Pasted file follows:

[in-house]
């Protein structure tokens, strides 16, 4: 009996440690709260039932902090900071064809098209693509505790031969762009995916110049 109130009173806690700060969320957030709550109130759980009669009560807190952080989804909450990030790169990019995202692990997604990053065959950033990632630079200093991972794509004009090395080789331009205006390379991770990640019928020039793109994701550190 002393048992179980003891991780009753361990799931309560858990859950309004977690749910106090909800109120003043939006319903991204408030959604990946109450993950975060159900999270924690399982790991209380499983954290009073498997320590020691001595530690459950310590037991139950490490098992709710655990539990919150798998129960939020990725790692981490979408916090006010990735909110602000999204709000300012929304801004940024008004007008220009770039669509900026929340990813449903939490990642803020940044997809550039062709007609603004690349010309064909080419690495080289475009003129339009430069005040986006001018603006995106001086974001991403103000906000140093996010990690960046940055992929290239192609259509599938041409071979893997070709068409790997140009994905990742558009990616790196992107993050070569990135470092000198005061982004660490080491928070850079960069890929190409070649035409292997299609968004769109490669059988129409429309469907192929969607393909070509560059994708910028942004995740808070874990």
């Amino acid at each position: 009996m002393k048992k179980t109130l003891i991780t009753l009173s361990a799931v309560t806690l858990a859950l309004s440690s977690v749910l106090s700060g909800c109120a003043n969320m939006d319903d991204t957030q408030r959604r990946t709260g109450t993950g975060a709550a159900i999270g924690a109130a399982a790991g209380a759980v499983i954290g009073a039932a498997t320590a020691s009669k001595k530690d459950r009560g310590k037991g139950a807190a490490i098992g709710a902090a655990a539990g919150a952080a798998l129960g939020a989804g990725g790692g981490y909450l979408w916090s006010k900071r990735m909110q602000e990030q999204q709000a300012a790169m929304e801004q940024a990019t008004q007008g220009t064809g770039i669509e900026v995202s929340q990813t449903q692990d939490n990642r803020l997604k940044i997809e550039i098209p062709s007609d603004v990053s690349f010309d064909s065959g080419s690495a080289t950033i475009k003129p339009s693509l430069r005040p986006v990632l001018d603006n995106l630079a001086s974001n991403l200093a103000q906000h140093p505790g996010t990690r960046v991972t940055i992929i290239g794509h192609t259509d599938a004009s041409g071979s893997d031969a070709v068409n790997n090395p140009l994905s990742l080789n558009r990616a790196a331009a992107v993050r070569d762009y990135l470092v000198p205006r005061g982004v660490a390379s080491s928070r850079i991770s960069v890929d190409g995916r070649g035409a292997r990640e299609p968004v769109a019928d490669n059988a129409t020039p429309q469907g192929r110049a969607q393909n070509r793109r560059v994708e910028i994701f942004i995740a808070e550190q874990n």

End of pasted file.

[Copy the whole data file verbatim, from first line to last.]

[in-house]
């Protein structure tokens, strides 16, 4: 009996440690709260039932902090900071064809098209693509505790031969762009995916110049 109130009173806690700060969320957030709550109130759980009669009560807190952080989804909450990030790169990019995202692990997604990053065959950033990632630079200093991972794509004009090395080789331009205006390379991770990640019928020039793109994701550190 002393048992179980003891991780009753361990799931309560858990859950309004977690749910106090909800109120003043939006319903991204408030959604990946109450993950975060159900999270924690399982790991209380499983954290009073498997320590020691001595530690459950310590037991139950490490098992709710655990539990919150798998129960939020990725790692981490979408916090006010990735909110602000999204709000300012929304801004940024008004007008220009770039669509900026929340990813449903939490990642803020940044997809550039062709007609603004690349010309064909080419690495080289475009003129339009430069005040986006001018603006995106001086974001991403103000906000140093996010990690960046940055992929290239192609259509599938041409071979893997070709068409790997140009994905990742558009990616790196992107993050070569990135470092000198005061982004660490080491928070850079960069890929190409070649035409292997299609968004769109490669059988129409429309469907192929969607393909070509560059994708910028942004995740808070874990």
């Amino acid at each position: 009996m002393k048992k179980t109130l003891i991780t009753l009173s361990a799931v309560t806690l858990a859950l309004s440690s977690v749910l106090s700060g909800c109120a003043n969320m939006d319903d991204t957030q408030r959604r990946t709260g109450t993950g975060a709550a159900i999270g924690a109130a399982a790991g209380a759980v499983i954290g009073a039932a498997t320590a020691s009669k001595k530690d459950r009560g310590k037991g139950a807190a490490i098992g709710a902090a655990a539990g919150a952080a798998l129960g939020a989804g990725g790692g981490y909450l979408w916090s006010k900071r990735m909110q602000e990030q999204q709000a300012a790169m929304e801004q940024a990019t008004q007008g220009t064809g770039i669509e900026v995202s929340q990813t449903q692990d939490n990642r803020l997604k940044i997809e550039i098209p062709s007609d603004v990053s690349f010309d064909s065959g080419s690495a080289t950033i475009k003129p339009s693509l430069r005040p986006v990632l001018d603006n995106l630079a001086s974001n991403l200093a103000q906000h140093p505790g996010t990690r960046v991972t940055i992929i290239g794509h192609t259509d599938a004009s041409g071979s893997d031969a070709v068409n790997n090395p140009l994905s990742l080789n558009r990616a790196a331009a992107v993050r070569d762009y990135l470092v000198p205006r005061g982004v660490a390379s080491s928070r850079i991770s960069v890929d190409g995916r070649g035409a292997r990640e299609p968004v769109a019928d490669n059988a129409t020039p429309q469907g192929r110049a969607q393909n070509r793109r560059v994708e910028i994701f942004i995740a808070e550190q874990n």